Leaps and Bounds (C Langman/P Kelly) and To Her Door (P Kelly) – Paul Kelly and the Coloured Girls 1987
In 1977 Kelly had relocated to a shared house at 1109 Hoddle St, East Melbourne, he was pretty much broke but absorbing musical influences from a lively local club scene and the extensive record collection of his housemates.
He played the Carlton pub rock, campus, and inner-city venues as initially The High-Rise Bombers and then the Dots, they were generally described as New Wave, he met and married his first wife Hilary and their son Declan arrived in 1980.
Kelly was living with his wife and family in a flat in Punt Rd. Richmond, he was hitless, without a band and paralysed by writer’s block, he went to see a group called the Cuban Heels at a pub in Richmond, the band’s front-man, Steve Connolly (above second from the right), seemed to Kelly like a cross between Hubert Sumlin, Steve Cropper and James Burton, all legendary American guitarists. Connolly would ultimately join Kelly a year later in Sydney as lead guitarist with the Coloured Girls, and his musical influence within the group would prove to be pivotal to their future success.
Leaps and Bounds was a double A-side release with the Dylanesque Bradman on the flipside when taken off the Gossip album. It is uniquely Melbourne-oriented with specific references to the MCG, the Nylex digital clock above the Punt Rd silos, burning autumn leaves, Aussie Rules Football, and the city’s quirky weather. It was co-composed by Kelly and Chris Langman, when they shared a house in Hoddle St. East Melbourne, the song took several years to complete, with Steve Connolly writing the ultimate riff, and Jon Schofield delivering a distinctive bass line. A punk version of the original had been recorded with Sports front man Stephen Cummings producing, but basically it existed for years anonymously on a cassette in Kelly’s possession., until he re-birthed it in the mid-eighties.
It is a poignant and timeless composition, all heartache and yearning, lust for life and feelings of ephemeral bliss. The first chorus consists of just two words: “I remember.” The second includes the refrain “I go in leaps and bounds.” It is much-loved by Melburnians, Kelly has performed it at the AFL Grand Final in front of 100,000 fans, and the promo video was filmed atop the Punt Rd. silos.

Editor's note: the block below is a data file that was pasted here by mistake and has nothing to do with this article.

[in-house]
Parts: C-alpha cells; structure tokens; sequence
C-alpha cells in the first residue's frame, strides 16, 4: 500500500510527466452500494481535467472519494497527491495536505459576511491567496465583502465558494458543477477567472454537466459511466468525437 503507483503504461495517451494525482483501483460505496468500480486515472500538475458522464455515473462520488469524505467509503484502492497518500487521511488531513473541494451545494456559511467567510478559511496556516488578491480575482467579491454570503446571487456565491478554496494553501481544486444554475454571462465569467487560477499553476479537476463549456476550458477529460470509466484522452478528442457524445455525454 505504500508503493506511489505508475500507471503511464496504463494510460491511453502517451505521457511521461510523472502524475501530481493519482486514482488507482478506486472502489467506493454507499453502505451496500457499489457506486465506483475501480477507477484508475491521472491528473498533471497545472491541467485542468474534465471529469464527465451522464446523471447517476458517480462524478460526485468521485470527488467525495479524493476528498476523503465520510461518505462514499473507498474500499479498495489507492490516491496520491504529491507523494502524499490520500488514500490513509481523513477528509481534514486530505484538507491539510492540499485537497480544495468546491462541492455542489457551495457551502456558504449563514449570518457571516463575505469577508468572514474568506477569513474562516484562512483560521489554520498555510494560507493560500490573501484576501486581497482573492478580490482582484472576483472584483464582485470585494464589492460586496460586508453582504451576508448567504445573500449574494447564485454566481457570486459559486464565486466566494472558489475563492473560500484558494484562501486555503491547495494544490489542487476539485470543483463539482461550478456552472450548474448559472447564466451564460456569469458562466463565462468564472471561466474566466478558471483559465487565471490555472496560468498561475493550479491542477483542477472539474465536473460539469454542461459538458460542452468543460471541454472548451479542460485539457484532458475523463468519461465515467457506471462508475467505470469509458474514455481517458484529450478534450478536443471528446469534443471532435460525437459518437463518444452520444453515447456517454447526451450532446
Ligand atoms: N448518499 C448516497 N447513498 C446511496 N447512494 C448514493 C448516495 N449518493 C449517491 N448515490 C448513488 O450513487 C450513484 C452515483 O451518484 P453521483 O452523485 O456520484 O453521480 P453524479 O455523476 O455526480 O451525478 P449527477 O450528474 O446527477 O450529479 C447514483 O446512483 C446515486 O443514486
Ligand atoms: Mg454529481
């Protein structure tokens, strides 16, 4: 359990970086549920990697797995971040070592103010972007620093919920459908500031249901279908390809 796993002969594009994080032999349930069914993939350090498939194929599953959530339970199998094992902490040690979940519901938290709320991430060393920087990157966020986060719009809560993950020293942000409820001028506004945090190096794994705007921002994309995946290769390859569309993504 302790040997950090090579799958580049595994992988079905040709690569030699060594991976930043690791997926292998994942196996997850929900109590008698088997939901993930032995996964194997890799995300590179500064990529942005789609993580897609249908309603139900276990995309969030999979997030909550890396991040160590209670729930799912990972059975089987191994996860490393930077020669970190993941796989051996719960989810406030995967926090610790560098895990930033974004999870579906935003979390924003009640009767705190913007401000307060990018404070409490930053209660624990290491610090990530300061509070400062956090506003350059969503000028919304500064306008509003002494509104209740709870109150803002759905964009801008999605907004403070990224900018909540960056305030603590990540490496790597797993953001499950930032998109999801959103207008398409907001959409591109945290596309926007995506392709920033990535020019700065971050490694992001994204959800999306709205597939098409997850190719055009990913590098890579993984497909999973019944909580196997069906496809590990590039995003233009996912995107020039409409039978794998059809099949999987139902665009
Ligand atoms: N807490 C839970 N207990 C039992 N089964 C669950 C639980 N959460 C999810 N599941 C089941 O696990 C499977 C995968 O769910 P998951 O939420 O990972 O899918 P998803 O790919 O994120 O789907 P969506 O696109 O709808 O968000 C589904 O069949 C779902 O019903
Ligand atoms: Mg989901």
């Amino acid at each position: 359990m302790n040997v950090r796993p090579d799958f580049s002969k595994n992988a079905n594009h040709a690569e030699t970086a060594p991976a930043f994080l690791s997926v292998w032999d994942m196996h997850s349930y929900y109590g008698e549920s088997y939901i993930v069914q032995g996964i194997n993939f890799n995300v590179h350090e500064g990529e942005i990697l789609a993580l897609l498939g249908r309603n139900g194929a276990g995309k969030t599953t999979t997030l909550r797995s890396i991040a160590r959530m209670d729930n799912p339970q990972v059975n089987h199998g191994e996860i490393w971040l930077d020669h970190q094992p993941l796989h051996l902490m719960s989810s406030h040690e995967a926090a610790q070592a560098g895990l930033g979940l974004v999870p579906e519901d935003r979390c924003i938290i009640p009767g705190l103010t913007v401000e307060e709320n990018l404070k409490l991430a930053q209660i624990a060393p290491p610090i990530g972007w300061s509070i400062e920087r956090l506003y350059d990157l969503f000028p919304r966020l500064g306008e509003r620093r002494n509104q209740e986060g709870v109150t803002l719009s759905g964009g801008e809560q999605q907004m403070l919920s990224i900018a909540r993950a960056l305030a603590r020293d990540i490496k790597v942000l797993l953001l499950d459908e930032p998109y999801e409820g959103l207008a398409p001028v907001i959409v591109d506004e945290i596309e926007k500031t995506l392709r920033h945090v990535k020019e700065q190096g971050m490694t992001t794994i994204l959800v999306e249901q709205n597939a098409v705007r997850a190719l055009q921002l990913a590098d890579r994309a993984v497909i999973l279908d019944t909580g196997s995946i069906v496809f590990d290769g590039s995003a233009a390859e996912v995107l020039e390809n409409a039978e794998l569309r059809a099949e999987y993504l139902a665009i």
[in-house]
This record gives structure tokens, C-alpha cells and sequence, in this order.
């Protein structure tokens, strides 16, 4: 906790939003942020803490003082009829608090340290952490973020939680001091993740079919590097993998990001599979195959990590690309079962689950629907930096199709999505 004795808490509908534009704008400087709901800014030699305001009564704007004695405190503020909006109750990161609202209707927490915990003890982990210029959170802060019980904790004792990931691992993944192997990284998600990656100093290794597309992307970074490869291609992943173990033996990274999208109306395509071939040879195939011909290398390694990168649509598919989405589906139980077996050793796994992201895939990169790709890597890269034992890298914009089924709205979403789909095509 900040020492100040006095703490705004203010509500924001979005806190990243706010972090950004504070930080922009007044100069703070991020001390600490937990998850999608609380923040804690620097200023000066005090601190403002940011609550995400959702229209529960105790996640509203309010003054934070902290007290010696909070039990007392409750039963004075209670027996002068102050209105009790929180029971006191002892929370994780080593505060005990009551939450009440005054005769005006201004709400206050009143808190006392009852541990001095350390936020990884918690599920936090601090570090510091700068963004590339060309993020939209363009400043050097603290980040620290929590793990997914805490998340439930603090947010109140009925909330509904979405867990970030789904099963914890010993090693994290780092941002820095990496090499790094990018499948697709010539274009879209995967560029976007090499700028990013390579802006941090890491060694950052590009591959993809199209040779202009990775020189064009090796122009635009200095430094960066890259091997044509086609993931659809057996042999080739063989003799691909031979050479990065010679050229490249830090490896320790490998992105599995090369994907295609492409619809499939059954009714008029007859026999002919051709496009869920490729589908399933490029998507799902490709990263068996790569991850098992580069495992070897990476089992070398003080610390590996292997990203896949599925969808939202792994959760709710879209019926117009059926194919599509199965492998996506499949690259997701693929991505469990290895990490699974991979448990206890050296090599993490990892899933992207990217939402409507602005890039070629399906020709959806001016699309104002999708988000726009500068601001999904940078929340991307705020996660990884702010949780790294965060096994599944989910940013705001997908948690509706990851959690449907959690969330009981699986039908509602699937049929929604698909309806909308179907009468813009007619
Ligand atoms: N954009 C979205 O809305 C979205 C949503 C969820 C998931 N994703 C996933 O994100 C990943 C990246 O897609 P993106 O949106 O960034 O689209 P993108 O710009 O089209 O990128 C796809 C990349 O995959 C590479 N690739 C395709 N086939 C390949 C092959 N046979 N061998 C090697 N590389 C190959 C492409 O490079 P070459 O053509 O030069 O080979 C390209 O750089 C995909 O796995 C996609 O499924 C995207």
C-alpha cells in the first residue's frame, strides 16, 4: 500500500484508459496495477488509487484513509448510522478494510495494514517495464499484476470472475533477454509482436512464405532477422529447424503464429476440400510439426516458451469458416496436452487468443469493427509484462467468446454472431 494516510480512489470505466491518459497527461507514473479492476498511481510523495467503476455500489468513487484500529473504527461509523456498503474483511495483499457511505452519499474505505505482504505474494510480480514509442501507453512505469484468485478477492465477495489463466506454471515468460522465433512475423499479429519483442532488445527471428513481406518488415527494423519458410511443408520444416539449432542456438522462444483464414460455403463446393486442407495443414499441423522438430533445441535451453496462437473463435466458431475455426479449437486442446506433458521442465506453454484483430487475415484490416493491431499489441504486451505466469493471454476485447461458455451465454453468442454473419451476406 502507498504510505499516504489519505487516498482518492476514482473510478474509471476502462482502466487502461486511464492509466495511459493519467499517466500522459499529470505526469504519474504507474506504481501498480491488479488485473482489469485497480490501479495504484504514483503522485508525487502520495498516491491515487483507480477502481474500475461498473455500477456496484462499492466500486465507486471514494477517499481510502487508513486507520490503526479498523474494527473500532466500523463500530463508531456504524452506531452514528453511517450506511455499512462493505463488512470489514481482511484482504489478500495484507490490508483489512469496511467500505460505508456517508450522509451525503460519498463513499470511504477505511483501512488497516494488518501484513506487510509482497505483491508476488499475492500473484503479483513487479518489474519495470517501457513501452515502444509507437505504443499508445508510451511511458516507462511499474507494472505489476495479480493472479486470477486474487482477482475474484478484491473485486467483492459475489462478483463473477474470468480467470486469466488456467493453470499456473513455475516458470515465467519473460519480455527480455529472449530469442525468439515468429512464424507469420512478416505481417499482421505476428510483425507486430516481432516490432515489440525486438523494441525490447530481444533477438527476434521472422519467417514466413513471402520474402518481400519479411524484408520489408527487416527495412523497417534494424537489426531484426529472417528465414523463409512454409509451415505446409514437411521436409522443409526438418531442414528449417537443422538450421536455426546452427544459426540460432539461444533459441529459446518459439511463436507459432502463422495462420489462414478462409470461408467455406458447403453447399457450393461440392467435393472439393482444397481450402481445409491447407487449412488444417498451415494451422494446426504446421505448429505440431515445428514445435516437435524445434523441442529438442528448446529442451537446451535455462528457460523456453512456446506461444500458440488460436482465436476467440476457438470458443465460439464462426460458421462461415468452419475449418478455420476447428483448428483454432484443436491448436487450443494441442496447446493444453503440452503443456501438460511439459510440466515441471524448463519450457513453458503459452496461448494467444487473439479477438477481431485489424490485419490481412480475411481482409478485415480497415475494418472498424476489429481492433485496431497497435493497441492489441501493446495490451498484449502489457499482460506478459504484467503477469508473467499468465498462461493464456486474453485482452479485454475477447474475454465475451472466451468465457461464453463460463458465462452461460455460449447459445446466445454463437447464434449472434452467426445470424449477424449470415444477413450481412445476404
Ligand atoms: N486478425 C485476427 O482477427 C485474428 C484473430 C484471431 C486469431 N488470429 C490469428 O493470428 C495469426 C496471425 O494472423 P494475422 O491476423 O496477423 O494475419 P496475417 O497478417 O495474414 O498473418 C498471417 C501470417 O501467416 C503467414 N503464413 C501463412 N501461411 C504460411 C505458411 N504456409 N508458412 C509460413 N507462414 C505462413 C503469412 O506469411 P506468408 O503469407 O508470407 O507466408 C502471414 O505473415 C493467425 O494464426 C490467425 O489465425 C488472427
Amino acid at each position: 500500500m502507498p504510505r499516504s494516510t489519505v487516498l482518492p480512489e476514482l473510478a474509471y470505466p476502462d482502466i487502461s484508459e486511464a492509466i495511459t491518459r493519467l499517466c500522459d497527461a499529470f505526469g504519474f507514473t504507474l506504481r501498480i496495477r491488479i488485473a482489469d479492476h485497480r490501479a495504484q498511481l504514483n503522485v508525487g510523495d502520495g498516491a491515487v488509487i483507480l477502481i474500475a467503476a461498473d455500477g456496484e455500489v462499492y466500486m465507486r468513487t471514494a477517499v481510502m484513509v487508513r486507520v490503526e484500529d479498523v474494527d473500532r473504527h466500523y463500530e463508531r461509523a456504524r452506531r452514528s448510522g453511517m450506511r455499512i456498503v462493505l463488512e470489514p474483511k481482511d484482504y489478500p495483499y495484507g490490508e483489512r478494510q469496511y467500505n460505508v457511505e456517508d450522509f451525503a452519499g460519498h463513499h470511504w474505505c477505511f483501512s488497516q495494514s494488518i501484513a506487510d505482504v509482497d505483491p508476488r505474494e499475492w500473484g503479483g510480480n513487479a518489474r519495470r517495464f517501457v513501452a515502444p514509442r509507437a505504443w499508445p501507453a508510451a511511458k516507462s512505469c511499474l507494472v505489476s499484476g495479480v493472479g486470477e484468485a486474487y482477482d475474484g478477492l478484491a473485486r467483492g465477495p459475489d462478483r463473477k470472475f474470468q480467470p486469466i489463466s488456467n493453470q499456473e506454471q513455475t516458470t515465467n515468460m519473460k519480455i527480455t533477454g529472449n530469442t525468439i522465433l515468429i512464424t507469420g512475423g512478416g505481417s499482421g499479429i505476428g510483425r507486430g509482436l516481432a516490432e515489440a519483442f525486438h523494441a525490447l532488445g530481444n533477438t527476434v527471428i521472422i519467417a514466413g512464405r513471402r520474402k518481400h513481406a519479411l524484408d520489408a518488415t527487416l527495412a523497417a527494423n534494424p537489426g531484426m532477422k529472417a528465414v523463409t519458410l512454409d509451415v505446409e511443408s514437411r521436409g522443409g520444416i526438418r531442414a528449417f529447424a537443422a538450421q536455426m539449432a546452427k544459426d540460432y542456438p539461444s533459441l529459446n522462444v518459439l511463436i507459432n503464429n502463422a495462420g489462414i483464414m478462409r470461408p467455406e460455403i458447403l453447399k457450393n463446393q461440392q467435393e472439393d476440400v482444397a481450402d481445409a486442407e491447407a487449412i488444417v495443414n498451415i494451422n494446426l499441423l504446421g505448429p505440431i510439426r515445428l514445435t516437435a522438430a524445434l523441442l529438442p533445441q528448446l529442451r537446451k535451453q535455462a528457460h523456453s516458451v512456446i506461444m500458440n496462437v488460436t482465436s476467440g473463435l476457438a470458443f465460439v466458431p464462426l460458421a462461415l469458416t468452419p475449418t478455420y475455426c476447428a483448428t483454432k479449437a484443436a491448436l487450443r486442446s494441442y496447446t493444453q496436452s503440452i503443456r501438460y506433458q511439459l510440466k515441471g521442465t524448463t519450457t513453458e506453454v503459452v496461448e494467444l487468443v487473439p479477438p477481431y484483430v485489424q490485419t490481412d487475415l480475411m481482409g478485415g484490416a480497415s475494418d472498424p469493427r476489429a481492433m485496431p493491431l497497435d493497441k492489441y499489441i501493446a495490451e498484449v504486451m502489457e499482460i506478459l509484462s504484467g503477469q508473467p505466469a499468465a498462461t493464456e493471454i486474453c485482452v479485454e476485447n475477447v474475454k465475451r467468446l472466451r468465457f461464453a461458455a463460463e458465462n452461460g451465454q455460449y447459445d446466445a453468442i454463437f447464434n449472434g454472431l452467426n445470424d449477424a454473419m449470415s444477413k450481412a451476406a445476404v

When Meatloaf delivered a less than memorable halftime performance at the AFL Grand Final in 2011, fans demanded that local artists be engaged the very next year, of course Paul Kelly was the star turn, and he sang Leaps and Bounds to the great joy of the 100,000 people in attendance. The only mondegreen that has been consistently attributed to a Kelly song is this one, when Greg Arnold, singer with Things of Stone and Wood, recalled that one of his mates thought the song was about a guy who has been refused entry to the MCG and he‘s yelling, “But I ‘m a member, I’m a member!”
Undoubtedly the Gossip album provided the critical breakthrough for Kelly, it was an album full of emotions, down-hearted songs (Look So Fine, Feel So Low; Somebody’s Forgetting Somebody), empathy for our First Nations people (Maralinga), and admissions of failure and personal short comings (Stories of Me), but it was also the clearest affirmation of the emergence of one of this country’s finest songwriters.
Paul Kelly really hit his stride with To Her Door which was the first single lifted off the Under the Sun album and exemplified his accessible and engaging narrative style, so reminiscent of Bob Dylan and the bluesmen of another era, the opening guitar chords have a distinctive delta blues provenance. The steel pedal guitar of Lucky Oceans is exemplary and Peter Bull’s piano complements it perfectly, Kelly’s vocals are passionate and underscore the dramatic ebb and flow of the song.
To Her Door has a bluesy ballad/country rock fusion feel to it as it depicts the story of a young couple who become estranged, and make a brutal yet touching attempt at reconciliation ”They got married early, never had no money/ Then when he got laid off, they really hit the skids/ He started up his drinking, then they started fighting/ He took it pretty badly, she took both the kids.”
The song is typical of Kelly’s narrative style, infused with wry observations, bitter sweet emotions, as it chronicles a schism in the life of a man and his wife and family, who also appear in two other Kelly songs – Lover Never Runs On Time in which the man is still rootless, and travelling around trying to locate his wife and kids, and How To Make Gravy, where the man is in prison, its Christmas, and he is aching with regret and loneliness at the absence of his family, and not being able to make the gravy for the Christmas roast. It took Kelly seven years to complete To Her Door, and in just over three minutes the song captures all the humor, despair, grace, tragedy, and sadness that imbues every human relationship, it charted at #14 in October 1987, for Kelly’s most successful single to that time.
To Her Door was the fourth single released by Kelly with his band the Coloured Girls, it won the ARIA award for best video that year and is listed by APRA in the top 30 songs written in the modern era in Australia to 2001.
The song almost passed the taxi driver recognition test as recounted by Kelly in his memoir How To Make Gravy, when taking a cab from Tullamarine Airport back to the city, the Greek cabbie told him that he liked Kelly’s song “they got married early” and that other one “out the door” was pretty good too.